As if to pour salt into the wound, after all that it was rather tacky to be glorifying props and items that were over a metre long… remember “optics”.
That incident definitely killed the mood for a great many people the next day – staff, volunteers, and attendees alike.
Staff and Volunteers
No matter which one you visit, the volunteers at these sorts of events tend to have a rather unfortunate reputation – claims of incompetence, arrogance, being power mad, or lazy and trying to hitch a free ride.
But with every one of these write ups there is an attempt to address that cliche and give a fair assessment especially in this regard. My own interactions with this year’s staff and volunteers were predominantly positive. People were both polite and helpful not only in assisting when needed but just helping to keep up a friendly mood. The trend across many other events too seems to indicate that volunteers are getting better at performing their jobs.
My overall experience, however, appears to be very different to so many others as there seemed to be a rise in complaints about Volunteers not only on social media in the wake of the event but, according to some, there was a stark increase in formal complaints made.
That’s odd as most attendees may brush off a volunteer’s lack of experience or just voice their complaints online, rarely do people bother making official complaints. That means something went horribly wrong.
As stated before, Friday night is when everyone is finding their feet, Saturday feels like trial-by-fire, and Sunday is normally when everyone hits their stride; the inexperienced finally get a handle on their roles, the bigger egos are deflated as the reality of their insignificance sets in, and those with a genuine passion for what they do are relieved that they’re over the hump. Unfortunately, that didn’t appear to be the case this year.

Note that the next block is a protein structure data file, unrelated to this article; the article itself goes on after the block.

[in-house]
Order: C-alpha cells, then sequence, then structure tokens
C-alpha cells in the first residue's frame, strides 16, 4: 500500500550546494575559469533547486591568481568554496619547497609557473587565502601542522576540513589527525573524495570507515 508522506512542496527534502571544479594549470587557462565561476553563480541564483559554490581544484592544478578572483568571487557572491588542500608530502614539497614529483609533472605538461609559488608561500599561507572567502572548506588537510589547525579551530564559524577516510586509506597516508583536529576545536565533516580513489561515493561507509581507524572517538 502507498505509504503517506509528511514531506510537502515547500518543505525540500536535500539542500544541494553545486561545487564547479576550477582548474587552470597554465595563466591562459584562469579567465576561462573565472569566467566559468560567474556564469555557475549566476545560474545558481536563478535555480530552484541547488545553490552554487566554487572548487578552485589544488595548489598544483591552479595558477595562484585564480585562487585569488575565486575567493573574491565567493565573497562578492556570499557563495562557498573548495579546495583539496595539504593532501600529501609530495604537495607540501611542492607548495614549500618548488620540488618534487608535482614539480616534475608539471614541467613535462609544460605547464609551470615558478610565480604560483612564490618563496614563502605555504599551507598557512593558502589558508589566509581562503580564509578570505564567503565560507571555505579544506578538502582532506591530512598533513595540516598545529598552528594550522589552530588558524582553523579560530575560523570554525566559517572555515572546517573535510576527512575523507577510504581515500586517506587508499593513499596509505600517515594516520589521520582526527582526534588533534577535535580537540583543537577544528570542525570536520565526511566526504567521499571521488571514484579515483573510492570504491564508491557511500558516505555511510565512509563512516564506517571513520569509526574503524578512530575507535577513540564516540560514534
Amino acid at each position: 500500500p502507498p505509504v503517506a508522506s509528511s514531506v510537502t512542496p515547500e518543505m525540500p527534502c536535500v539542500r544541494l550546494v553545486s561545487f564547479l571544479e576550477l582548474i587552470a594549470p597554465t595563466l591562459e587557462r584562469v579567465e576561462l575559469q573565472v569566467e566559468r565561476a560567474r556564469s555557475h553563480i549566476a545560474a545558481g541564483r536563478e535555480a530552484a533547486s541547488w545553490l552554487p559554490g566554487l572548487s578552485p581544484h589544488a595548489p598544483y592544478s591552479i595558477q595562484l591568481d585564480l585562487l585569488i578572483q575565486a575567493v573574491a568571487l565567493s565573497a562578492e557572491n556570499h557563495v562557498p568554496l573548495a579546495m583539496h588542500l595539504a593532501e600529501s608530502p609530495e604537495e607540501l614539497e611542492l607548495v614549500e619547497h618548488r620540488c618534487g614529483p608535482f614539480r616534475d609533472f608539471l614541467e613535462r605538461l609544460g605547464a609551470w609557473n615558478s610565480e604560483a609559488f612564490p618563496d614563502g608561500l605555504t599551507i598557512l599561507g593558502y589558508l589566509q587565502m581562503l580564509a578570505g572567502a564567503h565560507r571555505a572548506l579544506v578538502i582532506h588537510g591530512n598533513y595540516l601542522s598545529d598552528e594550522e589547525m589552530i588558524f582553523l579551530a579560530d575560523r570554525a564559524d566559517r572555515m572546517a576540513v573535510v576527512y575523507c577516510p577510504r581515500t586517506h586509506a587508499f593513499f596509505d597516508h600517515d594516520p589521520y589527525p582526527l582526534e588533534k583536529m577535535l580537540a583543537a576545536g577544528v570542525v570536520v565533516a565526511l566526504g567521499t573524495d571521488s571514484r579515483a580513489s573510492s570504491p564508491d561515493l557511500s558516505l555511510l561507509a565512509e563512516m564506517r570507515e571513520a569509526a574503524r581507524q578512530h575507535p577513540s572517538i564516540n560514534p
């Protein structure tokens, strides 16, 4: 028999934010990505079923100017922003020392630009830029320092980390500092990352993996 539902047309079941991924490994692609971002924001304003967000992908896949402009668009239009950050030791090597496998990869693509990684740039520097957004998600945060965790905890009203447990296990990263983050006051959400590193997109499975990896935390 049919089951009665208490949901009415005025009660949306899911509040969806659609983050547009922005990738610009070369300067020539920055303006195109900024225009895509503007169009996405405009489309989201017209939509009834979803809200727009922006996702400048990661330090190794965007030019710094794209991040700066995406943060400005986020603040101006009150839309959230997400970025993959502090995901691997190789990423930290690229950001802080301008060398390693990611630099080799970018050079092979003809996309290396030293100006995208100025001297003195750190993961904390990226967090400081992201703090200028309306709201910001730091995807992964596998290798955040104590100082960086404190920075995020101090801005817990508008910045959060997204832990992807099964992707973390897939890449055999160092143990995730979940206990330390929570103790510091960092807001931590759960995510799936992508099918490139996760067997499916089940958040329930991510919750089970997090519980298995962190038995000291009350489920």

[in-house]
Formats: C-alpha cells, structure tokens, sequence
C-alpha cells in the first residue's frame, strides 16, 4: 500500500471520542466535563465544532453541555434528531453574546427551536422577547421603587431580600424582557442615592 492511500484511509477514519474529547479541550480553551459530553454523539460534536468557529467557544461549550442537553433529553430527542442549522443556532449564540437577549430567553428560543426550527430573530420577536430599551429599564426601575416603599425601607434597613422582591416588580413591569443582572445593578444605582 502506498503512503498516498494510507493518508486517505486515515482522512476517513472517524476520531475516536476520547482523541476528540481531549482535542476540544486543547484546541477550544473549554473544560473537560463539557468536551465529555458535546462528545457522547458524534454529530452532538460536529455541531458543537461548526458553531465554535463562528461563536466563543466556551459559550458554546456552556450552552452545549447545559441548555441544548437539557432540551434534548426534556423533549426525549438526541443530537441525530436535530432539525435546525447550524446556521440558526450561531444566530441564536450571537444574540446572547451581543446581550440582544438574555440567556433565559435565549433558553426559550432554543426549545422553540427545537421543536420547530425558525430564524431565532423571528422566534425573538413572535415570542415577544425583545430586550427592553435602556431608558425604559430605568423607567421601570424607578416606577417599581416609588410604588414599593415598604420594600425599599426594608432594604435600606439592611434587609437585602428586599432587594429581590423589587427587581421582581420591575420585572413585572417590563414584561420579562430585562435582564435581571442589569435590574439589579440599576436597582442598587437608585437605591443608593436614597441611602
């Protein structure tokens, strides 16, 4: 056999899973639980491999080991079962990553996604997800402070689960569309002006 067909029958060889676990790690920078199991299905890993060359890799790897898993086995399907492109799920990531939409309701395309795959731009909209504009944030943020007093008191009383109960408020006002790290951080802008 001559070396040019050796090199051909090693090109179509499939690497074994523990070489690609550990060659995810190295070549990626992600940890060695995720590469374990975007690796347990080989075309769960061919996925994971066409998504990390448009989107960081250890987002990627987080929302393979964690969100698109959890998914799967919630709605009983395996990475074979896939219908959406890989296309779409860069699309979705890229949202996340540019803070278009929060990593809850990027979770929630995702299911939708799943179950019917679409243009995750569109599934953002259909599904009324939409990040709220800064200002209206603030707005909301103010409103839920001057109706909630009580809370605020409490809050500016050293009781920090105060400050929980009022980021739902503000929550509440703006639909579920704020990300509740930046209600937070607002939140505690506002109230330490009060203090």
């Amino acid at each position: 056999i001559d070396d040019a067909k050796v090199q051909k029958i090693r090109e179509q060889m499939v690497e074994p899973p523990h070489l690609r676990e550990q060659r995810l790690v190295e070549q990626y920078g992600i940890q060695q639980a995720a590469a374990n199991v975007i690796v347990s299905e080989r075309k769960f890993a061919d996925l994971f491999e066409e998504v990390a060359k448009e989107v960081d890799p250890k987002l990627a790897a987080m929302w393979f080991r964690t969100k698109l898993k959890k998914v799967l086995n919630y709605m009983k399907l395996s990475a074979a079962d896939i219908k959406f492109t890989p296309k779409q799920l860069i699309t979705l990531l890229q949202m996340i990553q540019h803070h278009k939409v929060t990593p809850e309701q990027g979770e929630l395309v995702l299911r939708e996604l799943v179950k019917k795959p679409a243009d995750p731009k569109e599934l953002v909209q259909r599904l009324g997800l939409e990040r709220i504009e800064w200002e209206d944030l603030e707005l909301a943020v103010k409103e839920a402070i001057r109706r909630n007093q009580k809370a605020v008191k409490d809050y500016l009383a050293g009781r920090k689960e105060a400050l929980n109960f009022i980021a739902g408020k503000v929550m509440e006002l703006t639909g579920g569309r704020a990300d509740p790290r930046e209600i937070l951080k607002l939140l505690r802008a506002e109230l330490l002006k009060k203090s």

No one behaved like they wanted to be there by Sunday.
In the comments section of a previous write-up, a volunteer provided some much needed and valuable insight into what happens on the ground: the basic gist is that Volunteers are at the mercy of the information and instructions they are provided from either department heads or from staff higher up. Events like these have lots of moving parts so good communication is vital to a smooth running show. If volunteers get the wrong information or conflicting instructions then the machine can potentially shut down.
Consider for a moment, what is a volunteer to do when two different department heads are giving them two conflicting instructions? If they make the wrong choice someone’s weekend could be ruined. If they take the time to try and clarify the instructions they possibly waste time, if they clarify with a third party they may end up with even more conflicting info.
Hearing “I don’t know” from a volunteer was allegedly quite common, which is very odd considering AVCon somehow expected the punters to get all their information from a booklet they may or may not have picked up. A very handy suggestions would be for every volunteer to be given a booklet and taught how to look up the info required when asked by an attendee (especially cosplayers who are often unable to carry around said booklet). Something as simple as that can go a long way and yet somehow has never been implemented? If it has been implemented then why do so many volunteers appear to not have booklets to reference (right there is an issue with relying on attendees to look for the info themselves when your own people can’t hold on to a guide).
In the same way bad info could be passed on, a bad mood can also affect things from the top of the pyramid to the very bottom. It affects decision making, it affects the performance of others who are making a genuine effort, it affects the overall enjoyment of the show. The events of the previous day clearly had an impact on how staff and volunteers interacted with some complaining of volunteers being aggressive or dismissive.
That’s not only disappointing but it’s a major problem. Volunteers are the customer service face of any convention, like in retail and in hospitality they need to know what they are doing and they need to be able to do so in a manner that makes the customer comfortable. If something is wrong, there is very much a “grit and bear” it mentality that needs to be maintained just like those other fields.